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Annie
Rating
Director Will Gluck
Language English
Opens Jan. 24

Movie musicals sit badly with some people — the sudden moments where the cast break into song and dance can sometimes work better on the stage. “Annie” is a case in point, since director Will Gluck appears to be a tad uncomfortable with musicals, and rushes over the scenes like a man with a flight to catch.

“Annie” began as a 1970s comic strip by Harold Gray, then became a Broadway musical, and has been adapted to the screen a number of times, most recently in 1999. And now here’s “Annie” once again, updated to the present day and starring the irresistible and irrepressible Quvenzhane Wallis (“Beasts of the Southern Wild”). Whatever other faults the movie may have, director Gluck has deployed Wallis’ charms to full effect and the mood of the story soars whenever she’s around.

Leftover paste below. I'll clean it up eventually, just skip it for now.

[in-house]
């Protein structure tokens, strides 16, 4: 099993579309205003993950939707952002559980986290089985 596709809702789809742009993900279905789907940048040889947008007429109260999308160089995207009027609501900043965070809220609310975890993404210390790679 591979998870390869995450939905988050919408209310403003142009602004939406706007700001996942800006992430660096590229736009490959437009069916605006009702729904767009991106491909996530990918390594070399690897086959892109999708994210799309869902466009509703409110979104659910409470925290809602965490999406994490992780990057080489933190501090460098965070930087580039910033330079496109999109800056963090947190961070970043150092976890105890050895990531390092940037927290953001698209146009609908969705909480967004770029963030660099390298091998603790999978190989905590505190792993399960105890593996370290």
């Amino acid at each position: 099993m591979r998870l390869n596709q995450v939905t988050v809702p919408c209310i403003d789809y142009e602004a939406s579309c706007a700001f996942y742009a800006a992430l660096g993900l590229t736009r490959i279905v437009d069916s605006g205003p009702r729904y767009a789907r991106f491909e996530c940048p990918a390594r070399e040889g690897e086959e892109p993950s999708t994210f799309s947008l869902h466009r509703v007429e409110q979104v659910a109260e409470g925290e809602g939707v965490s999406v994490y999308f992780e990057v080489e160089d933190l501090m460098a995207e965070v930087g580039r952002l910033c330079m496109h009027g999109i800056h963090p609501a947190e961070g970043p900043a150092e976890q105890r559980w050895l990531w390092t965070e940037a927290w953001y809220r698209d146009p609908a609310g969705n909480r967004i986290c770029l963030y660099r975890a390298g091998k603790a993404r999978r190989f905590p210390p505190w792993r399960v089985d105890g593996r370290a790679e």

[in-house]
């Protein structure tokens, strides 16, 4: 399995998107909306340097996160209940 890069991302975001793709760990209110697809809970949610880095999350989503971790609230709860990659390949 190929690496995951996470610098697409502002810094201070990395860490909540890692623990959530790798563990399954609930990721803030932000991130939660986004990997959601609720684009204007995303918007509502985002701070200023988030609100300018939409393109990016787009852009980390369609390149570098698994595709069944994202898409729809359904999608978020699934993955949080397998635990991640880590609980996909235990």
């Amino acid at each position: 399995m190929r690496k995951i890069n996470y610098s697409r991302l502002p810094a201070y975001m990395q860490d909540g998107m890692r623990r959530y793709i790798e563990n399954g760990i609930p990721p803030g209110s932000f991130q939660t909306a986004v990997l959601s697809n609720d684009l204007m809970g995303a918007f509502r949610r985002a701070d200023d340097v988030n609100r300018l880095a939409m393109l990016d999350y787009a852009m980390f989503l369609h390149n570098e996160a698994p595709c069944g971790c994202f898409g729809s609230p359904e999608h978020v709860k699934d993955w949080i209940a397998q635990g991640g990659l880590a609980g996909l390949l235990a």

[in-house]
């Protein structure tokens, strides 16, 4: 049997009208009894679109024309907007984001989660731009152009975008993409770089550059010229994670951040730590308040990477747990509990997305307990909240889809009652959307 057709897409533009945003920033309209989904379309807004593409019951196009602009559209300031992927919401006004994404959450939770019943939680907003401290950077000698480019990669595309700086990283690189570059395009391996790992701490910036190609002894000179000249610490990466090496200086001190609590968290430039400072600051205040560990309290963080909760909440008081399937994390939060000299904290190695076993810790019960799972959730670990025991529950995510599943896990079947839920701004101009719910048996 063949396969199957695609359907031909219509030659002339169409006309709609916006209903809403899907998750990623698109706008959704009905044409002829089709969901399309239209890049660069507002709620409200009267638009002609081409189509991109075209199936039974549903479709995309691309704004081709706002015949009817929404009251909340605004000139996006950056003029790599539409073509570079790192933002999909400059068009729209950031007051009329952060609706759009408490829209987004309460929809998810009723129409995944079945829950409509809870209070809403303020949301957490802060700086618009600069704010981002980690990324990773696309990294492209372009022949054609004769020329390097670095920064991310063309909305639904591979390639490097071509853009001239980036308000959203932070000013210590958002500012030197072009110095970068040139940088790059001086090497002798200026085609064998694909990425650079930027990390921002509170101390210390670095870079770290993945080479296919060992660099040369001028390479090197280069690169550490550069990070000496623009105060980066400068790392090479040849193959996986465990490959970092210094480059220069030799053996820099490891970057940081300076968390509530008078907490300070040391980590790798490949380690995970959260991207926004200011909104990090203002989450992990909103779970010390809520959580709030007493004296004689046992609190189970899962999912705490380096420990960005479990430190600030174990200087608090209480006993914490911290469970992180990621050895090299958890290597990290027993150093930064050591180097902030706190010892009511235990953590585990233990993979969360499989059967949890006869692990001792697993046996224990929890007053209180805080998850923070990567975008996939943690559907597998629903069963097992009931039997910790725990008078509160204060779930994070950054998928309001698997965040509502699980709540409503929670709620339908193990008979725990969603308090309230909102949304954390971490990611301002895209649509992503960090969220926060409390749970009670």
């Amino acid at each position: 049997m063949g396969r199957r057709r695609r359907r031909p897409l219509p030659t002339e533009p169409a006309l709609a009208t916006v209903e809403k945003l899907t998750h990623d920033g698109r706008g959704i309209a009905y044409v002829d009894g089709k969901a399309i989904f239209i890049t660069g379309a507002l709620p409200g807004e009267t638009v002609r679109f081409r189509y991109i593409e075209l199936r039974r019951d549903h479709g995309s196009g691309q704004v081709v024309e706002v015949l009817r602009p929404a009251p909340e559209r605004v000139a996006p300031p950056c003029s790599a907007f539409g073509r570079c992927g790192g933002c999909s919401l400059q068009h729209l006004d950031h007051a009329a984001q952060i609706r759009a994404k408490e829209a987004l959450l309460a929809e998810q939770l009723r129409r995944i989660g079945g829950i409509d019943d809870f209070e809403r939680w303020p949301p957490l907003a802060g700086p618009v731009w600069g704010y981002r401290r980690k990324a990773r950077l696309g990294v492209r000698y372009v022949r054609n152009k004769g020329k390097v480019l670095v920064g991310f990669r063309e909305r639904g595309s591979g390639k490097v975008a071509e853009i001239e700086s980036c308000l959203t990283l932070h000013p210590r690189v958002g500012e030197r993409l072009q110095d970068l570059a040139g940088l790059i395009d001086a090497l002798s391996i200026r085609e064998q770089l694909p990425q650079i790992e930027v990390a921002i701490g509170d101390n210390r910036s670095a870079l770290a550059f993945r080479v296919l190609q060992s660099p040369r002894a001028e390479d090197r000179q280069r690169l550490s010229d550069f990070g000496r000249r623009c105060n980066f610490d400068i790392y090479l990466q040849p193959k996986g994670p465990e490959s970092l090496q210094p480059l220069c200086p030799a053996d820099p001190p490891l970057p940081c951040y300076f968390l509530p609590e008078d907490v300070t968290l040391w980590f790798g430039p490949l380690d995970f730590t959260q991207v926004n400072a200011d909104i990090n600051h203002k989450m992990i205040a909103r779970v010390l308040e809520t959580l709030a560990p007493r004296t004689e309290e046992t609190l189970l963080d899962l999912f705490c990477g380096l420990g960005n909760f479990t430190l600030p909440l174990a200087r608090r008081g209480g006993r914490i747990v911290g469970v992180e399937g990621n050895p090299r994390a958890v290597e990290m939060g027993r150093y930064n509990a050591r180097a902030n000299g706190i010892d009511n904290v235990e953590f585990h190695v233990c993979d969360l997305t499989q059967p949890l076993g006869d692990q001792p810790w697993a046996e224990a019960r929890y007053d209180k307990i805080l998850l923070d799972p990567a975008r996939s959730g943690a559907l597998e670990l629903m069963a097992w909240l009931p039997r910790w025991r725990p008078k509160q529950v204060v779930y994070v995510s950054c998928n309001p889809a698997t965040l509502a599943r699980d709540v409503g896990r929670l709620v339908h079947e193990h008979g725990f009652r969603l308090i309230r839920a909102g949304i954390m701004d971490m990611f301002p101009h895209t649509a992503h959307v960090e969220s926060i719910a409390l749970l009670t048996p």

Annie (Wallis) is a foster kid living in a foster home run by the mean Miss Hannigan (Cameron Diaz). Annie wants to find her real parents, and fortune comes her way when mobile-phone magnate and mayoral candidate Will Stacks (Jamie Foxx) takes her in to boost his campaign and public image. The trio of Wallis, Diaz and Foxx give the film their all, but in the end it feels tepid and unenthusiastic about Annie’s fate, in spite of her winning ways.

In line with COVID-19 guidelines, the government is strongly requesting that residents and visitors exercise caution if they choose to visit bars, restaurants, music venues and other public spaces.

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